Following the Duke of Sussex’s explosive televised interview to promote his memoir, Spare, one of the key talking points revolves around Harry’s facial hair.
Harry revealed he asked permission from the Queen to keep his beard for his wedding, suggesting his older brother was unhappy about the decision.
Harry told ITV’s Tom Bradby: “I think William found it hard that other people told him to shave it off, and yet here I was on my wedding day wearing military uniform, no longer in the military, but thinking as though I – believing as though I should shave it off before my wedding day.”
Some people on social media insist Harry should have been clean-shaven for such a high profile event, while others argue it’s down to the groom’s personal preference.
So who’s correct? We asked grooming and etiquette experts for their take.
“There is no traditional compulsion for men to shave off beards or facial hair on formal occasions,” says Elizabeth Wyse, etiquette advisor at Debrett’s (debretts.com). “The whole beard question is tied up with the military.”
She continues: “Since 1916 beards have been banned (with some exceptions) by the British Army and moustaches only are allowed in the Army, Marines and RAF. The beard, however, is a long-standing Navy tradition.”
But when it comes to modern royals donning uniforms, the same rules don’t necessarily apply.
“Members of the royal family who are expected to wear uniform on ceremonial occasions, even when they are long-retired from service, do occasionally wear beards with Army, Marines and RAF uniforms,” Wyse explains.
“It is, however, an exception from the normal rules, so it is probable Harry would have asked the Queen for permission to wear a beard as a courtesy.”
Celebrity hairstylist and groomer Luke Benson (instagram.com/lukebensonhair) agrees banning beards is no longer the norm in most circumstances.
“I think it’s quite an old school thing to be clean-shaven now, even for work, unless it’s needed for safety reasons – I know that’s the case for firemen, for example” he suggests.
“I definitely think for guys nowadays having a beard or being stubbly on your wedding day is perfectly normal.”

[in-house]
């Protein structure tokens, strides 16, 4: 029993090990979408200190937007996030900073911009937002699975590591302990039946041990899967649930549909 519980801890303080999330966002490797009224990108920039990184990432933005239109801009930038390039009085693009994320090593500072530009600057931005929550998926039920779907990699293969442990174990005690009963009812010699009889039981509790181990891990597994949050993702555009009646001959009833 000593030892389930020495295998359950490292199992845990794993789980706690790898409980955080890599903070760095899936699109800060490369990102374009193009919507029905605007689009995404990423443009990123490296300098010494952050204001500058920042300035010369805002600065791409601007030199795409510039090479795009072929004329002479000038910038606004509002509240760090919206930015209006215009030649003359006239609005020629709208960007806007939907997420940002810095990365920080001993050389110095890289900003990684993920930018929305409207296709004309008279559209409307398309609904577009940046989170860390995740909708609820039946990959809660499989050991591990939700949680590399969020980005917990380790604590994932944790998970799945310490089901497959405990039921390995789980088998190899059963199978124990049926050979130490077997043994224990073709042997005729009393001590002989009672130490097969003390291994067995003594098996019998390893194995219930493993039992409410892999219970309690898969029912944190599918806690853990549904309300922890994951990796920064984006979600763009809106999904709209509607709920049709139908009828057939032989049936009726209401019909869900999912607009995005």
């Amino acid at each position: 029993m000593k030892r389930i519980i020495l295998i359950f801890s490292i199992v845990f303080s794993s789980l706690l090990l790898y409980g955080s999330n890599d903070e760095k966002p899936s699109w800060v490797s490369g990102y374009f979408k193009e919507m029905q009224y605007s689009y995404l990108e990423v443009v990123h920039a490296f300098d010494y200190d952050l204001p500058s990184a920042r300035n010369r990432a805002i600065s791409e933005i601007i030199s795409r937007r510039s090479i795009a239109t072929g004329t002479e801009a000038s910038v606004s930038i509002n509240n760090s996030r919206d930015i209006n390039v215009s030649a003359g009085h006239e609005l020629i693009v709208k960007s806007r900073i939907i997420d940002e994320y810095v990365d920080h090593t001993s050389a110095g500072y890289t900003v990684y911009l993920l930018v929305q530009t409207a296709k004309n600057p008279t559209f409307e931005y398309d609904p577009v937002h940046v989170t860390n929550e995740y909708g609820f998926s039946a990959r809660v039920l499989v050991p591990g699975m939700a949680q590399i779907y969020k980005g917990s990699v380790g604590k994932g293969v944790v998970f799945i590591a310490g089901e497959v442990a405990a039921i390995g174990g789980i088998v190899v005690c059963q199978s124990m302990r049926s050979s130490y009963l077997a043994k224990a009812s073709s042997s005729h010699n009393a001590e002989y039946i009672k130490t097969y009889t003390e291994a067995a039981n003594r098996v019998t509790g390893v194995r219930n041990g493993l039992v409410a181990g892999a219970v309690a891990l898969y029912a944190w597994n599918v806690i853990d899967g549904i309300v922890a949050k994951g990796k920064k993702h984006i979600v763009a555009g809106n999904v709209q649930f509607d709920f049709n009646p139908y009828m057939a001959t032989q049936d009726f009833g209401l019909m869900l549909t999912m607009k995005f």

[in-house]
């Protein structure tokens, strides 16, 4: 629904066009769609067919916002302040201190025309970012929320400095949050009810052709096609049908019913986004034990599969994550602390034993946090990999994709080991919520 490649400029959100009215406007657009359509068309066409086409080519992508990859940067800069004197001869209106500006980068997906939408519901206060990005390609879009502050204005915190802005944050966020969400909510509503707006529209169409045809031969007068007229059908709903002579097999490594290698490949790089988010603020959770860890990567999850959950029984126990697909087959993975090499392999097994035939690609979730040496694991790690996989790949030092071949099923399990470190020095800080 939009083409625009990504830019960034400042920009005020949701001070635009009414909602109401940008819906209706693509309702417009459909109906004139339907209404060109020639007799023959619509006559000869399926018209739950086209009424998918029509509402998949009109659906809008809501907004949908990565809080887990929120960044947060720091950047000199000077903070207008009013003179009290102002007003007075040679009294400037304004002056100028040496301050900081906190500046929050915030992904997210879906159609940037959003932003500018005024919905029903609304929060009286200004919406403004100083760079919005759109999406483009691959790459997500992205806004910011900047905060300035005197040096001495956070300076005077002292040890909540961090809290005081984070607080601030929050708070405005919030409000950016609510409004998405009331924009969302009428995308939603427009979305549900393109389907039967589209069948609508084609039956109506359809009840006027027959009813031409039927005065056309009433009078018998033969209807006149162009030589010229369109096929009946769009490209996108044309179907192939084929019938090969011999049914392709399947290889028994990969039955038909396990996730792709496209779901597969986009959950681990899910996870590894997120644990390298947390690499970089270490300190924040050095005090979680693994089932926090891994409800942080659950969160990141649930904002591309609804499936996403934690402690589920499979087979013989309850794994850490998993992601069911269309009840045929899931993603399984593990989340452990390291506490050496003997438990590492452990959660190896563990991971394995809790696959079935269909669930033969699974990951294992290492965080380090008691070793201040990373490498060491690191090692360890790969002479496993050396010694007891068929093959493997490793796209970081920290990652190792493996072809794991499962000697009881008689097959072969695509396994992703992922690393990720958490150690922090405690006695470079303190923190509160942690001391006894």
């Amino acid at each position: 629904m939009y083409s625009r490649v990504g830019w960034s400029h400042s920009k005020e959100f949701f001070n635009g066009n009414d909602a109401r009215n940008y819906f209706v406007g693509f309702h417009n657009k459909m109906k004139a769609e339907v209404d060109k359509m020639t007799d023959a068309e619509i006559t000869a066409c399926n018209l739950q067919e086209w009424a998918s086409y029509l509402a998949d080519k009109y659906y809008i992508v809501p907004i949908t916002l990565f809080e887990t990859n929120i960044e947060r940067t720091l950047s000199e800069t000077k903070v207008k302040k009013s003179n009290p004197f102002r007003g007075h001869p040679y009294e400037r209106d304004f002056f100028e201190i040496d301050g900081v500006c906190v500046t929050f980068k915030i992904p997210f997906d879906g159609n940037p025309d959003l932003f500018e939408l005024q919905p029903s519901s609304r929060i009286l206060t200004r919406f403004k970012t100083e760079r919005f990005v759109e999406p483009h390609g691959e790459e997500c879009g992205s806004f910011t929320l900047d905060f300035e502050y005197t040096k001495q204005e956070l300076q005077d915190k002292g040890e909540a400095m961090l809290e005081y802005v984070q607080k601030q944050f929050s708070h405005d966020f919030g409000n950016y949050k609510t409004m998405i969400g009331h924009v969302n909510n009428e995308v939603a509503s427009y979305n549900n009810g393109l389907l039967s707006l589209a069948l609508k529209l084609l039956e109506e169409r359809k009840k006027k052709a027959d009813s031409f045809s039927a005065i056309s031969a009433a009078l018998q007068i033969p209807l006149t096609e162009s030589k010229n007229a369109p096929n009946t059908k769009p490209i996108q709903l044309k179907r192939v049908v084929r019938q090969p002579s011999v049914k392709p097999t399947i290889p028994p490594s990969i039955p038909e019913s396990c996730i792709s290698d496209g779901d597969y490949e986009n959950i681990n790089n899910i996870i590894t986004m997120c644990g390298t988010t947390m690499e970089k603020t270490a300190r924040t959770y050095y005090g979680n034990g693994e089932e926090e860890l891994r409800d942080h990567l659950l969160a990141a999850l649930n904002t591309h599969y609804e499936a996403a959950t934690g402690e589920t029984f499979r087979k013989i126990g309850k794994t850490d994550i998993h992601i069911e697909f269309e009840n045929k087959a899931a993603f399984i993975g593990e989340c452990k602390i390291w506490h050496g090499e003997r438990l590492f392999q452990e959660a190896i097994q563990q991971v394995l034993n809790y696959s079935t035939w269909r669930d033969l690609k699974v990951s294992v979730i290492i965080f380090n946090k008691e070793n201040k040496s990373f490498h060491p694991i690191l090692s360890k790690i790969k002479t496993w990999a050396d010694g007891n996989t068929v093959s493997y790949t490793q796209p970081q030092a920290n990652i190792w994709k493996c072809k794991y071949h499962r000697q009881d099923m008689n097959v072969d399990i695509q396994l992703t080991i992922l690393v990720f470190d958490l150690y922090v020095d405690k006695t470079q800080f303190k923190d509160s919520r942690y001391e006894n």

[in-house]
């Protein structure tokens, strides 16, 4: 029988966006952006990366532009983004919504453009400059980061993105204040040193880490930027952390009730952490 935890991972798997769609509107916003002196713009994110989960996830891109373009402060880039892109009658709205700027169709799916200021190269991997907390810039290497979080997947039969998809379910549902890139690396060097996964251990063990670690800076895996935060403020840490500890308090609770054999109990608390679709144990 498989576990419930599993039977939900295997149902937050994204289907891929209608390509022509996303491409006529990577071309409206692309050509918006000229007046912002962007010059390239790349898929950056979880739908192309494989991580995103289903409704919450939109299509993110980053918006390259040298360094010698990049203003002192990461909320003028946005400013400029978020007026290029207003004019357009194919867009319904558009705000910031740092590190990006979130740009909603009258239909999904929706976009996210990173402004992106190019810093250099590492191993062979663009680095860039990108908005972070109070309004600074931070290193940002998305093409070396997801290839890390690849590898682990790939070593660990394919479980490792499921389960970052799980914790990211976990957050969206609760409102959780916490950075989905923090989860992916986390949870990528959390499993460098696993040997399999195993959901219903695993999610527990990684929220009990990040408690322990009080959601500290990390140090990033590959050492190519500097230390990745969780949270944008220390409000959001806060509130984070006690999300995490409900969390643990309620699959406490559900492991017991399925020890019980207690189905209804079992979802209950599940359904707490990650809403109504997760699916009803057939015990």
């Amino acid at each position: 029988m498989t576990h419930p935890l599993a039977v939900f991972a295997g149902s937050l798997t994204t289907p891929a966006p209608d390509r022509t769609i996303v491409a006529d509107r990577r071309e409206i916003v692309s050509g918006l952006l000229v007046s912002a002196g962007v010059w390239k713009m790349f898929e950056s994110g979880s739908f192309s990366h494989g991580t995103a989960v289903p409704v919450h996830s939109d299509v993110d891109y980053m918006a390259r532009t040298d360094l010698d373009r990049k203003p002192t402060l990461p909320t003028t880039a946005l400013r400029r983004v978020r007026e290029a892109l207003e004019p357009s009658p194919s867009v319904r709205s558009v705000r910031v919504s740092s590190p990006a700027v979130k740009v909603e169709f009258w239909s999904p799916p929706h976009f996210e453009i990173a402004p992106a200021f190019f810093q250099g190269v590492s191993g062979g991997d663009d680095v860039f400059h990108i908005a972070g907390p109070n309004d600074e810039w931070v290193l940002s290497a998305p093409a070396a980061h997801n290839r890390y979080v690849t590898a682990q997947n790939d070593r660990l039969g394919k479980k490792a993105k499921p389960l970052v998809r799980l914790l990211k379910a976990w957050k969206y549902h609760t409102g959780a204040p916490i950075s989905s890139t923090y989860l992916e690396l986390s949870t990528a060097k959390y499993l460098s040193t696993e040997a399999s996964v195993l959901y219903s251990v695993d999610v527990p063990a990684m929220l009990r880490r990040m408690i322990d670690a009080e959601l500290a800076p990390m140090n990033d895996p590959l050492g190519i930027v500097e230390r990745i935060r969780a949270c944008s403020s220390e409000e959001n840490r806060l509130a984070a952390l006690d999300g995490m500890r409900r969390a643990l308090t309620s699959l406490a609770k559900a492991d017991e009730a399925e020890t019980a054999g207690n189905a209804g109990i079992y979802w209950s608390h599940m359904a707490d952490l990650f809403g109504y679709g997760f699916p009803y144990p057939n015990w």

For Wyse, “As long as a beard is kept well-trimmed, it is perfectly acceptable [for a wedding].”
Is it OK for a family member to insist the groom gets rid of his beard – or the bride or groom to dictate a certain look for members of the wedding party?
“Personally, I wouldn’t impose my views even on my own groomsmen, let alone a groom,” says Benson. “I’d expect them to look tidy, but I would also want them to look like themselves and feel as confident as possible.”
Harry described his beard as “almost like a shield to my anxiety”, which Benson says is understandable: “[Shaving your beard is] quite a drastic change if it’s not a style you usually wear, like having a major haircut – which I never recommend before a wedding!”
How can you make sure your beard is in pristine condition when you walk down the aisle?
“My advice for anyone who wants to keep their beard for their wedding day is to keep it well groomed,” Benson says, recommending you time your last full shave before the big day. “Work out how long it takes to grow back to the perfect length if you’re just going to trim it.”
Wyse says extra care should be taken to create clean edges: “Use clippers to keep the beard neat and tidy, and ensure there is no hair on your neck – just on the underside of your jaw above your Adam’s apple.”
If in doubt, head to a barber for help.
“I would recommend going to a professional to get clean-shaven on areas, like the neck or top line of your beard, so it looks perfect,” Benson adds. “The important thing is you feel happy, confident, and most of all, yourself on the big day.”